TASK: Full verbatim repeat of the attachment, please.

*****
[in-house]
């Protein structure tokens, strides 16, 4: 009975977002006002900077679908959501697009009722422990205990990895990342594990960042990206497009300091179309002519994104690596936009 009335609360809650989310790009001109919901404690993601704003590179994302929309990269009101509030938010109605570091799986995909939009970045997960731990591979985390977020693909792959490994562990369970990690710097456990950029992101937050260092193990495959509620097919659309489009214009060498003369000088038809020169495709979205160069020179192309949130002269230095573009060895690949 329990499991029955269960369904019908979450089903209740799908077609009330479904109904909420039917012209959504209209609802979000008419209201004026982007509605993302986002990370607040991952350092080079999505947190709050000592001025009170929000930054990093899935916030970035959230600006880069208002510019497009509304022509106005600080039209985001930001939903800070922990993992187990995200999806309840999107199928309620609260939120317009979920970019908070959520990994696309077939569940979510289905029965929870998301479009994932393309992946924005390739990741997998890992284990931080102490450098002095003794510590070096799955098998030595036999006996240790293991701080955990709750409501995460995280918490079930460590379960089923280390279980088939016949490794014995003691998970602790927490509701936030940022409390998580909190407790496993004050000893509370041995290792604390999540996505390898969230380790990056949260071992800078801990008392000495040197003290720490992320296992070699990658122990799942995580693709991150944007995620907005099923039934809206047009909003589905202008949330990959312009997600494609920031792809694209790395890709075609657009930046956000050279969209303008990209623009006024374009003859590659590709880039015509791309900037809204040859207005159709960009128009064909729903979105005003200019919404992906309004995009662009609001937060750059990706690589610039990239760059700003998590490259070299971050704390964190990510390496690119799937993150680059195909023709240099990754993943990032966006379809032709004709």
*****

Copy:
[in-house]
């Protein structure tokens, strides 16, 4: 009975977002006002900077679908959501697009009722422990205990990895990342594990960042990206497009300091179309002519994104690596936009 009335609360809650989310790009001109919901404690993601704003590179994302929309990269009101509030938010109605570091799986995909939009970045997960731990591979985390977020693909792959490994562990369970990690710097456990950029992101937050260092193990495959509620097919659309489009214009060498003369000088038809020169495709979205160069020179192309949130002269230095573009060895690949 329990499991029955269960369904019908979450089903209740799908077609009330479904109904909420039917012209959504209209609802979000008419209201004026982007509605993302986002990370607040991952350092080079999505947190709050000592001025009170929000930054990093899935916030970035959230600006880069208002510019497009509304022509106005600080039209985001930001939903800070922990993992187990995200999806309840999107199928309620609260939120317009979920970019908070959520990994696309077939569940979510289905029965929870998301479009994932393309992946924005390739990741997998890992284990931080102490450098002095003794510590070096799955098998030595036999006996240790293991701080955990709750409501995460995280918490079930460590379960089923280390279980088939016949490794014995003691998970602790927490509701936030940022409390998580909190407790496993004050000893509370041995290792604390999540996505390898969230380790990056949260071992800078801990008392000495040197003290720490992320296992070699990658122990799942995580693709991150944007995620907005099923039934809206047009909003589905202008949330990959312009997600494609920031792809694209790395890709075609657009930046956000050279969209303008990209623009006024374009003859590659590709880039015509791309900037809204040859207005159709960009128009064909729903979105005003200019919404992906309004995009662009609001937060750059990706690589610039990239760059700003998590490259070299971050704390964190990510390496690119799937993150680059195909023709240099990754993943990032966006379809032709004709």